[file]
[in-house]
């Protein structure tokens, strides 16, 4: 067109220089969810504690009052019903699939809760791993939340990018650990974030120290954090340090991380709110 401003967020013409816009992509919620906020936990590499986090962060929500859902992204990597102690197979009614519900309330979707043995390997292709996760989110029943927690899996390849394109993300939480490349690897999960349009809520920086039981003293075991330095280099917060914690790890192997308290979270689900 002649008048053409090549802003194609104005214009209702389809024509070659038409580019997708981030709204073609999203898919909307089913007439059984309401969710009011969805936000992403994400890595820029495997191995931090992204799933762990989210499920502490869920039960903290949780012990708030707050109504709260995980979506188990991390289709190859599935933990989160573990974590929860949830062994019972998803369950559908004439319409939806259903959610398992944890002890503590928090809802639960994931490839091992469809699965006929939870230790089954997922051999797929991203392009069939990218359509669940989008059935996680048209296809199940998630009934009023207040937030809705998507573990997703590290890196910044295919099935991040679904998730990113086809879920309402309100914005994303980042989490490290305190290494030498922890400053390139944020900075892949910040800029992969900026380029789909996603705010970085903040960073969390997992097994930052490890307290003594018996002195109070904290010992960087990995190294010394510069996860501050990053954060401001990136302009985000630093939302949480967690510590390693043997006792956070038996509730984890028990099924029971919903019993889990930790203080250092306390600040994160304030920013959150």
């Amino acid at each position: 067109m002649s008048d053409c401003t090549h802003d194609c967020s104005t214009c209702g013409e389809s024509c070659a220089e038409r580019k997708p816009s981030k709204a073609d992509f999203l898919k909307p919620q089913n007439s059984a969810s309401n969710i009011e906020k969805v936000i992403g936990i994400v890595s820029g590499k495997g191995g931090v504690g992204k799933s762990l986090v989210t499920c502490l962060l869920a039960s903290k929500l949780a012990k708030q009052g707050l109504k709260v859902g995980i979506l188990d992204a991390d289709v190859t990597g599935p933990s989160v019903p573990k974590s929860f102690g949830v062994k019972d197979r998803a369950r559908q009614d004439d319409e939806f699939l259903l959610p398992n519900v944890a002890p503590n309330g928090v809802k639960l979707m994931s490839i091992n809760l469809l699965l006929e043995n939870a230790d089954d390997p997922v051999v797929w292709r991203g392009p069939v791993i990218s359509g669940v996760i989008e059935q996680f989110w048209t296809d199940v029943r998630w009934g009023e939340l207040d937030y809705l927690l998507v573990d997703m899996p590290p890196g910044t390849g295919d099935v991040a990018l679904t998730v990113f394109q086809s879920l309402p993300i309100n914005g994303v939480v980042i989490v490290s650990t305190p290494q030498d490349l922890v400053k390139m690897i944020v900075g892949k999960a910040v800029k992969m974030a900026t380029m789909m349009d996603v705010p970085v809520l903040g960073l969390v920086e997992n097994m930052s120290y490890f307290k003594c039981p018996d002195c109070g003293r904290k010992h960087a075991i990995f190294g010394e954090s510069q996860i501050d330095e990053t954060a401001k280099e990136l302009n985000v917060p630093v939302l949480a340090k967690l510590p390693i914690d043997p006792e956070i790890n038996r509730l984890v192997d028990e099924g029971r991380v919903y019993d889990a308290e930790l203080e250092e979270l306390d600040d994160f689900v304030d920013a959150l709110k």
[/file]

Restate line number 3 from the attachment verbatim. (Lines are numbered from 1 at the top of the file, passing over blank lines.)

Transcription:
């Amino acid at each position: 067109m002649s008048d053409c401003t090549h802003d194609c967020s104005t214009c209702g013409e389809s024509c070659a220089e038409r580019k997708p816009s981030k709204a073609d992509f999203l898919k909307p919620q089913n007439s059984a969810s309401n969710i009011e906020k969805v936000i992403g936990i994400v890595s820029g590499k495997g191995g931090v504690g992204k799933s762990l986090v989210t499920c502490l962060l869920a039960s903290k929500l949780a012990k708030q009052g707050l109504k709260v859902g995980i979506l188990d992204a991390d289709v190859t990597g599935p933990s989160v019903p573990k974590s929860f102690g949830v062994k019972d197979r998803a369950r559908q009614d004439d319409e939806f699939l259903l959610p398992n519900v944890a002890p503590n309330g928090v809802k639960l979707m994931s490839i091992n809760l469809l699965l006929e043995n939870a230790d089954d390997p997922v051999v797929w292709r991203g392009p069939v791993i990218s359509g669940v996760i989008e059935q996680f989110w048209t296809d199940v029943r998630w009934g009023e939340l207040d937030y809705l927690l998507v573990d997703m899996p590290p890196g910044t390849g295919d099935v991040a990018l679904t998730v990113f394109q086809s879920l309402p993300i309100n914005g994303v939480v980042i989490v490290s650990t305190p290494q030498d490349l922890v400053k390139m690897i944020v900075g892949k999960a910040v800029k992969m974030a900026t380029m789909m349009d996603v705010p970085v809520l903040g960073l969390v920086e997992n097994m930052s120290y490890f307290k003594c039981p018996d002195c109070g003293r904290k010992h960087a075991i990995f190294g010394e954090s510069q996860i501050d330095e990053t954060a401001k280099e990136l302009n985000v917060p630093v939302l949480a340090k967690l510590p390693i914690d043997p006792e956070i790890n038996r509730l984890v192997d028990e099924g029971r991380v919903y019993d889990a308290e930790l203080e250092e979270l306390d600040d994160f689900v304030d920013a959150l709110k």